Nearly 2,000 migrants made their way to the border at dawn, and over 500 managed to enter the border control area after cutting a fence with shears, the Spanish government’s local delegation said in a statement.

Images on Spanish media showed exhausted migrants lying on the sidewalk in Melilla, some with bloodied hands and torn clothes.

In March, Spain ended a year-long diplomatic crisis by backing Morocco’s autonomy plan for Western Sahara, returning to its decades-long neutrality stance.

Meanwhile, Hundreds of protesters rallied in Madrid on Sunday to condemn the death of black African migrants by the Moroccan border fence in the aftermath of an attempted mass crossing into Spain.

Demonstrators lay on the ground in a staged performance emulating videos that have emerged in the last two days showing dozens of migrants lying on the ground, some bleeding and many lifeless.


By Paul Ndiho

The coffin carrying the remains of slain Congolese independence hero Patrice Lumumba has returned to his home for an emotionally charged tour and burial more than six decades after his assassination. 

Congolese independence hero Patrice Lumumba’s remains have been returned to his home more than 60 years after his assassination.  A carrying Lumumba’s remains — a tooth that ex-colonial power Belgium handed over to his family last week — from Brussels to Kinshasa for a nine-day trip around the Democratic Republic of Congo.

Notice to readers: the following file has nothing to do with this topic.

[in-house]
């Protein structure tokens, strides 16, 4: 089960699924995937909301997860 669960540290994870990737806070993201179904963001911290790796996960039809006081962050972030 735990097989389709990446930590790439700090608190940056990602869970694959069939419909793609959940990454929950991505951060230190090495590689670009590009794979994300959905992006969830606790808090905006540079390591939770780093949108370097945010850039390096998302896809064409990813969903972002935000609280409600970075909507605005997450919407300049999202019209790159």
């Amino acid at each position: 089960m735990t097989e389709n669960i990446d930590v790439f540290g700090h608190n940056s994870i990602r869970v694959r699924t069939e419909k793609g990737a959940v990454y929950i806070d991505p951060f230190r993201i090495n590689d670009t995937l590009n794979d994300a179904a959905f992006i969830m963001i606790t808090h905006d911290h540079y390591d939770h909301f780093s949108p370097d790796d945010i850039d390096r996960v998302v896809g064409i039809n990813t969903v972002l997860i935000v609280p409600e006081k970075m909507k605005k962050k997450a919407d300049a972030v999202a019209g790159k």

The coffin and an accompanying delegation then flew to the central province of Sankuru, where the country’s first post-independence leader was born in the village of Onalua in 1925.

Jean Jacques Lumumba, an activist and recipient of the International Award for Fighting Corruption, is the grandson of Patrice Lumumba and was among the family that received the remains. He spoke to VOA from Paris about the significance of the remains and the family’s quest for justice.  Jean Jacques Lumumba, is a great grandson of Lumumba.

“Lumumba family suffered repression in the name of the brother. We would have all wanted to see this day while in grief the emotions. Still, it’s so for the Congolese people for whom the death of Lumumba and its comrades represent the beginning of this cycle of impunity, of the dawn of our focus to independence until today.” 

After resting in his native village, the coffin of the former Belgian Congo’s first post-independence prime minister began its memorial pilgrimage to the northeastern city of Kisangani.

A single tooth is all that remains of the young scholar and nationalist politician whose life and career was cut short in a dark struggle for leadership and control of resources in the central African country.

Lumumba’s body was dissolved in acid after being killed, but a Belgian police officer kept the tooth as a trophy.

In 1958, Lumumba launched a political party, the Congolese National Movement, which won national elections in May 1960, a month before independence.

“Justice is the only practical option to a bright future. You know the memorial for millions of victims of yesterday and today who was to be respected and honored Congolese life justice and Lumumba family-like justice. “

From Kisangani, the coffin will be taken to Katanga in the southeast, where a secessionist movement raged after independence and Lumumba and his aides were tortured.

The burial ceremony is planned for June 30th in Kinshasa, which is D-R-C Independence Day.